“I think some of these guys are going to have questions that I’m not going to be able to answer because a lot of getting around Stafford is just experience and putting the car in different places in situations that work and don’t work,” Coby said. “I’ve had a lot of people ask me in other divisions what to do and I’ve tried to explain some stuff, and it’s just stuff that I do. And if you look at the line that I take around the track and what other people take in other divisions, we all do different things. There are drivers out there that are really successful at what they do and I can’t replicate what they do. 

“I think these guys will have some questions. I’m going to joke around with them as much as I can with whatever information I may be willing to reveal or not. Hopefully we have a good time. I have a ton of respect for those guys and I’m certainly not looking to mislead them in any way, but I also don’t feel like I need to give up my tricks to these guys who are some of the best in the world from different eras and different types of racing. We’ll see how it goes. It’s very possible that some of these guys could be a tenth of a second or more faster, so who really knows how it’s going to unfold. It will be an exciting day for practice to see how the cars go and who adapts quickly and ultimately who is going to be the most competitive lap time wise over the long haul.” 

Said Kanaan: “We’ll probably ask 400 questions to anybody that can answer questions for us. It’s not about running the track. The track you figure out. It’s the car. The car is a completely different feel than what we’re used to. It’s just all new. I’ll ask anybody that wants to answer me anything, but before we drive the car there’s not too many questions that we can ask.” 


  1. Jerry Fascione says

    Sharing information between drivers would be the best thing to do. This way the show which is most important we be improved. Everybody wants to see a good race and they choose Stafford for a reason. Stafford is a drivers track and they need to share information to improve the show. Good luck I’ll be watching.

  2. Of the national reporters included in the pressers Shawn was the one asking the question about quizzing Coby for tips on how to run the track. I got the impression that while being polite they were more concerned about the car.
    It’s a completely new animal so even Coby is going to be searching. They’re all good and all will be experimenting in practice and the races.
    It’s about finding the secrets to the car and I just don’t think Coby has that much more an advantage than most of the others. May end up they’re all so out of their element it may turn into a downright collaborative effort to advance the goal which is to put on a good show.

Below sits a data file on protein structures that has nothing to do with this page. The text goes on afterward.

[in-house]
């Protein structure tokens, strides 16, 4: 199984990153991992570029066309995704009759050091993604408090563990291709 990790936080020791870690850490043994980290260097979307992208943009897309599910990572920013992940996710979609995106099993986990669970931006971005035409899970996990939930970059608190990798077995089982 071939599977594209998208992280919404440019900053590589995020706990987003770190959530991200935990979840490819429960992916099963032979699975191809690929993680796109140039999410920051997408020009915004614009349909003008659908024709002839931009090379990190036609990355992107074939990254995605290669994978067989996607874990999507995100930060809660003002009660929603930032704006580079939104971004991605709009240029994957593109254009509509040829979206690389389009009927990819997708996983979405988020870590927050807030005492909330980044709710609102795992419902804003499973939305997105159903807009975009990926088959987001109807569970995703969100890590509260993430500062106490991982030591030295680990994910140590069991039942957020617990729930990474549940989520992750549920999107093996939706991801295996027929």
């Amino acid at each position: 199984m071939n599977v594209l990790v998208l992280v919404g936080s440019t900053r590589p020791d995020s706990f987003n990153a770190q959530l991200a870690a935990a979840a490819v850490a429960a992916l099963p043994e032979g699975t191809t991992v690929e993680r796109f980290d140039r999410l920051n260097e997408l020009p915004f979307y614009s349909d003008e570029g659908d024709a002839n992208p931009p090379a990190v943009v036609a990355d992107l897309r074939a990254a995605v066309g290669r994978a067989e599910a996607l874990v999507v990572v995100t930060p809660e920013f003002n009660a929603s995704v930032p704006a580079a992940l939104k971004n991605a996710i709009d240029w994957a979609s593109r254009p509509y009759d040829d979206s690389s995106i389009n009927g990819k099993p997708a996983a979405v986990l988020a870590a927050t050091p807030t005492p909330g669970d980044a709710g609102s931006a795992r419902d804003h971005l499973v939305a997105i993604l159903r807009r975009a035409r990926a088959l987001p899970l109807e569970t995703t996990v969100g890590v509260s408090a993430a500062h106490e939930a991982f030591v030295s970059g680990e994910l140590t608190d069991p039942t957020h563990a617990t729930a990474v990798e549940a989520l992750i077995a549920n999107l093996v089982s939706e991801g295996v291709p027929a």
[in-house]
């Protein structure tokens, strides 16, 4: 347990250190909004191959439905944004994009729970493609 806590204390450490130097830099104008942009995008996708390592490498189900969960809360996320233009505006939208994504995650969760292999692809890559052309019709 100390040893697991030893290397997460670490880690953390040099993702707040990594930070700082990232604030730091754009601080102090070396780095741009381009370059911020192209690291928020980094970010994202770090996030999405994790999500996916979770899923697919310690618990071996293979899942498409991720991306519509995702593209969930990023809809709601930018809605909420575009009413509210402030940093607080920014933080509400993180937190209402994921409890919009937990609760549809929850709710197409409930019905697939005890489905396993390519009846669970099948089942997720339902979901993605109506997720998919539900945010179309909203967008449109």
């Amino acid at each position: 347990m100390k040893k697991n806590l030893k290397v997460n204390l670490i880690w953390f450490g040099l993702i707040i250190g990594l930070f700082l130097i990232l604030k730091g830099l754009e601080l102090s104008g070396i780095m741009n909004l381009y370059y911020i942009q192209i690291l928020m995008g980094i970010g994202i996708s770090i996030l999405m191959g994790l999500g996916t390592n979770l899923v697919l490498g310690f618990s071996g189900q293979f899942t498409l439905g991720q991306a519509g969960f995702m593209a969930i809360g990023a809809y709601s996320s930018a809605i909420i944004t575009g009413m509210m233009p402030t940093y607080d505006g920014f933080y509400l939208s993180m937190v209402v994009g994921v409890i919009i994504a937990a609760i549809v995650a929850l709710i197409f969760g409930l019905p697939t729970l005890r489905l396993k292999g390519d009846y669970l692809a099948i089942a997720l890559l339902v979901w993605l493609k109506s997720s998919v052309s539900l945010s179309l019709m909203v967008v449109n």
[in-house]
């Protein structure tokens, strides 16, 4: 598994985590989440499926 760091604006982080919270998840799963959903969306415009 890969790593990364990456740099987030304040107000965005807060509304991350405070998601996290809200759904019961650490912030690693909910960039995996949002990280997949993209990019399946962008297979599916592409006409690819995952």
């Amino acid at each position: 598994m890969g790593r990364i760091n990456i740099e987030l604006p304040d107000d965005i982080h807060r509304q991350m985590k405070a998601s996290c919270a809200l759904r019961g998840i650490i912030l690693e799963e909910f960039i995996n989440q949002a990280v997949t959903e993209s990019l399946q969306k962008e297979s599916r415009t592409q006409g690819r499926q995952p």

In any event credit Coby for being honest. He might not be willing to share them either.

  3. It’s a really hard tire, that should provide a good deal of parity, reducing the influence of a perfect setup. The hard tire will make this a ton of fun.

  4. Does anyone’s know how many extra cars they are bringing. Hopefully half the field doesn’t crash the first turn like in Indy cars a lot of times. I hope they bring at least 4-6 so they can have a “race”.

  5. “Hopefully half the field doesn’t crash the first turn like in Indy cars a lot of times”

    What Indy are you watching?

  6. Does anyone know any tech specs on the cars? Nothing on the SRX website. Maybe 2900-3000 pounds and 700HP on hard-ish tires?

    I can’t help but think those with road racing or short track experience in heavier cars, like Super Late Models, TransAm TA2, or Xfinity might get comfortable more quickly. I really doubt they’re going to handle like an Indy car or modified, but they should be lighter than a Cup car. I picture them siding around a lot.

  7. With the hard tire, these cars are gonna slide, almost like on dirt but without the dirt. It could be fun watching the Indy car guys get acclimated… there will be NO downforce. Drivers with experience where sliding, loose and understeer are part of the ride will get used to this much quicker.

    From what I’ve read, the cars were designed to be a Swiss Army Knife, and attempt to be all things to all tracks, all the time. In other words, it ain’t gonna be a driver’s car. The drivers are gonna be tested, for sure. Those drivers that are used to high grip, high down force and/or soft tires, are in for a huge and rude awakening.

    The huge uprights that hold the “wing” will come into play when the car is sliding. That “wing” is pretty much useless on these tracks, very short chord length isn’t very productive.

  8. This series had to use a hard tire. They do not want tire wear to be a factor, just slap a set on and go racing all night with no concern for tire wear, tire changes, etc.

    Also, it helps keep costs down. Reduce maintenance and upkeep.

    This is all about the drivers, not the cars. The hard tire can even things up like nothing else. The hard tire will pretty much negate horsepower differences.

    Let’s see drivers drive. This is going to be fun.

  9. “With the hard tire, these cars are gonna slide, almost like on dirt but without the dirt. It could be fun watching the Indy car guys get acclimated… there will be NO downforce. Drivers with experience where sliding, loose and understeer are part of the ride will get used to this much quicker”

    I agree. Maybe Ken Block or Travis Pastrana should have been part of the series!

  10. Charles Goodyear says

    Are the tires bias ply or radials?

  11. Hopefully they have something figured out since Kenny Schrader tested at Stafford , had to call top Stafford late model teams for advice on getting through turns